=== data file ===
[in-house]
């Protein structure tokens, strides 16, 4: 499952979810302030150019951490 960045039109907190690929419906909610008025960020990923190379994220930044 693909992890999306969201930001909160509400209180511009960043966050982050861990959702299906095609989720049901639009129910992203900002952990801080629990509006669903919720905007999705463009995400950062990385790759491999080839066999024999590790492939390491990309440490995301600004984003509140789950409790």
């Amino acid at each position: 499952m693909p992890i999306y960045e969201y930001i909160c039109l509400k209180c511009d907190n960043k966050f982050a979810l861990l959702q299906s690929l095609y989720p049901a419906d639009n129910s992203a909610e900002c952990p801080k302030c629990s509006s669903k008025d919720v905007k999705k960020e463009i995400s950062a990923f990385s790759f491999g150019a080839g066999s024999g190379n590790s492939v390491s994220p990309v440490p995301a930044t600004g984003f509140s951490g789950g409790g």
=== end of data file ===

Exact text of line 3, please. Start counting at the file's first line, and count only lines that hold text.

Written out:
């Amino acid at each position: 499952m693909p992890i999306y960045e969201y930001i909160c039109l509400k209180c511009d907190n960043k966050f982050a979810l861990l959702q299906s690929l095609y989720p049901a419906d639009n129910s992203a909610e900002c952990p801080k302030c629990s509006s669903k008025d919720v905007k999705k960020e463009i995400s950062a990923f990385s790759f491999g150019a080839g066999s024999g190379n590790s492939v390491s994220p990309v440490p995301a930044t600004g984003f509140s951490g789950g409790g």